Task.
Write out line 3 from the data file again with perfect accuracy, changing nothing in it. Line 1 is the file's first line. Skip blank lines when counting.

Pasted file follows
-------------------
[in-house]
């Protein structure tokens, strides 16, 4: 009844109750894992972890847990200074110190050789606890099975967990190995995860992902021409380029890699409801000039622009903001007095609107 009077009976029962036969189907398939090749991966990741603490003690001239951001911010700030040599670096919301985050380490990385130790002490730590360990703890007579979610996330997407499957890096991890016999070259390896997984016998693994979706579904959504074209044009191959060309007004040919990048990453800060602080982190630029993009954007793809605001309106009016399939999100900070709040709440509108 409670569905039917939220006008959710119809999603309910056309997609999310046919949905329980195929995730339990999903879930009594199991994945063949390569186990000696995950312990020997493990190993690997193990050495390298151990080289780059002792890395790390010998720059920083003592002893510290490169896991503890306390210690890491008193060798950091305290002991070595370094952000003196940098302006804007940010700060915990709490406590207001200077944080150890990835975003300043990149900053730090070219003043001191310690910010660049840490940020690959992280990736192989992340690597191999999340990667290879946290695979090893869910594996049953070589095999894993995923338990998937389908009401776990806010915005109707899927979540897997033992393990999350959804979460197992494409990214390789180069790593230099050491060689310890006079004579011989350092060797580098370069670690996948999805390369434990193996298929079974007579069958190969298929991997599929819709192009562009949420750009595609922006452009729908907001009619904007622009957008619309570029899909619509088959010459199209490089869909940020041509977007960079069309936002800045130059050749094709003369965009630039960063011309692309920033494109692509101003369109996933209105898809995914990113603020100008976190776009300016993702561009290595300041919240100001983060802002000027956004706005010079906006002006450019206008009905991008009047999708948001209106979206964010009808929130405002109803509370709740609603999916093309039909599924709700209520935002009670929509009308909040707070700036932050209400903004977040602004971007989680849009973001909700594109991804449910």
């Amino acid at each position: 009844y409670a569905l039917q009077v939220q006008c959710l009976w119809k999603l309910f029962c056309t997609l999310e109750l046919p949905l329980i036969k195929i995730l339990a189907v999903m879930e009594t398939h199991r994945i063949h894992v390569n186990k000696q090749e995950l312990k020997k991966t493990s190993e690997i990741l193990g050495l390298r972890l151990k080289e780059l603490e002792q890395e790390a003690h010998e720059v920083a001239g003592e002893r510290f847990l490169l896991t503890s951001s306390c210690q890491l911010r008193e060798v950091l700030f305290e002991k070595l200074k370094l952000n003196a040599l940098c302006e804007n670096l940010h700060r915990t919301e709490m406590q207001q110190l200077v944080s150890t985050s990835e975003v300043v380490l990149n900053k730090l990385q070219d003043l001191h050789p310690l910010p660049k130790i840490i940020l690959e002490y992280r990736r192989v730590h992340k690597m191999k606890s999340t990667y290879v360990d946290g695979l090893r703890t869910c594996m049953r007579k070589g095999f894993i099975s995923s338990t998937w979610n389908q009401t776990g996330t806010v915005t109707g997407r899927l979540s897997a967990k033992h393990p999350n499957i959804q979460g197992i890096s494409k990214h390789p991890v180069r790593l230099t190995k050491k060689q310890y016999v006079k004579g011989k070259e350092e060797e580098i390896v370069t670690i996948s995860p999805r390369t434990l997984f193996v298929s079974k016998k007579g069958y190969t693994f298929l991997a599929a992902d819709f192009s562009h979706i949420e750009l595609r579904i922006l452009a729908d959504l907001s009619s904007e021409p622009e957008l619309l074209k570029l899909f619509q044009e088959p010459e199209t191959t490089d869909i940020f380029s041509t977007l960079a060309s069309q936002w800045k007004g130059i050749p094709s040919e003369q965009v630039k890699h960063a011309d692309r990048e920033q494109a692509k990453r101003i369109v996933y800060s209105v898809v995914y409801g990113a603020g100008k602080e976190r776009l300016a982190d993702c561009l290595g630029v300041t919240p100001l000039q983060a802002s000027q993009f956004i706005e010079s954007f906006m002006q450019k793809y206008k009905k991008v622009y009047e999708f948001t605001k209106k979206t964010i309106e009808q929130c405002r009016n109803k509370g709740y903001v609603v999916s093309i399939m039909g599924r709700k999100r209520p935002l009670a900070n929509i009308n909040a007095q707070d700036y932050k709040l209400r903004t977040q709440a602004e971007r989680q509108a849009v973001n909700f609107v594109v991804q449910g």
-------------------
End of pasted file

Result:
């Amino acid at each position: 009844y409670a569905l039917q009077v939220q006008c959710l009976w119809k999603l309910f029962c056309t997609l999310e109750l046919p949905l329980i036969k195929i995730l339990a189907v999903m879930e009594t398939h199991r994945i063949h894992v390569n186990k000696q090749e995950l312990k020997k991966t493990s190993e690997i990741l193990g050495l390298r972890l151990k080289e780059l603490e002792q890395e790390a003690h010998e720059v920083a001239g003592e002893r510290f847990l490169l896991t503890s951001s306390c210690q890491l911010r008193e060798v950091l700030f305290e002991k070595l200074k370094l952000n003196a040599l940098c302006e804007n670096l940010h700060r915990t919301e709490m406590q207001q110190l200077v944080s150890t985050s990835e975003v300043v380490l990149n900053k730090l990385q070219d003043l001191h050789p310690l910010p660049k130790i840490i940020l690959e002490y992280r990736r192989v730590h992340k690597m191999k606890s999340t990667y290879v360990d946290g695979l090893r703890t869910c594996m049953r007579k070589g095999f894993i099975s995923s338990t998937w979610n389908q009401t776990g996330t806010v915005t109707g997407r899927l979540s897997a967990k033992h393990p999350n499957i959804q979460g197992i890096s494409k990214h390789p991890v180069r790593l230099t190995k050491k060689q310890y016999v006079k004579g011989k070259e350092e060797e580098i390896v370069t670690i996948s995860p999805r390369t434990l997984f193996v298929s079974k016998k007579g069958y190969t693994f298929l991997a599929a992902d819709f192009s562009h979706i949420e750009l595609r579904i922006l452009a729908d959504l907001s009619s904007e021409p622009e957008l619309l074209k570029l899909f619509q044009e088959p010459e199209t191959t490089d869909i940020f380029s041509t977007l960079a060309s069309q936002w800045k007004g130059i050749p094709s040919e003369q965009v630039k890699h960063a011309d692309r990048e920033q494109a692509k990453r101003i369109v996933y800060s209105v898809v995914y409801g990113a603020g100008k602080e976190r776009l300016a982190d993702c561009l290595g630029v300041t919240p100001l000039q983060a802002s000027q993009f956004i706005e010079s954007f906006m002006q450019k793809y206008k009905k991008v622009y009047e999708f948001t605001k209106k979206t964010i309106e009808q929130c405002r009016n109803k509370g709740y903001v609603v999916s093309i399939m039909g599924r709700k999100r209520p935002l009670a900070n929509i009308n909040a007095q707070d700036y932050k709040l209400r903004t977040q709440a602004e971007r989680q509108a849009v973001n909700f609107v594109v991804q449910g």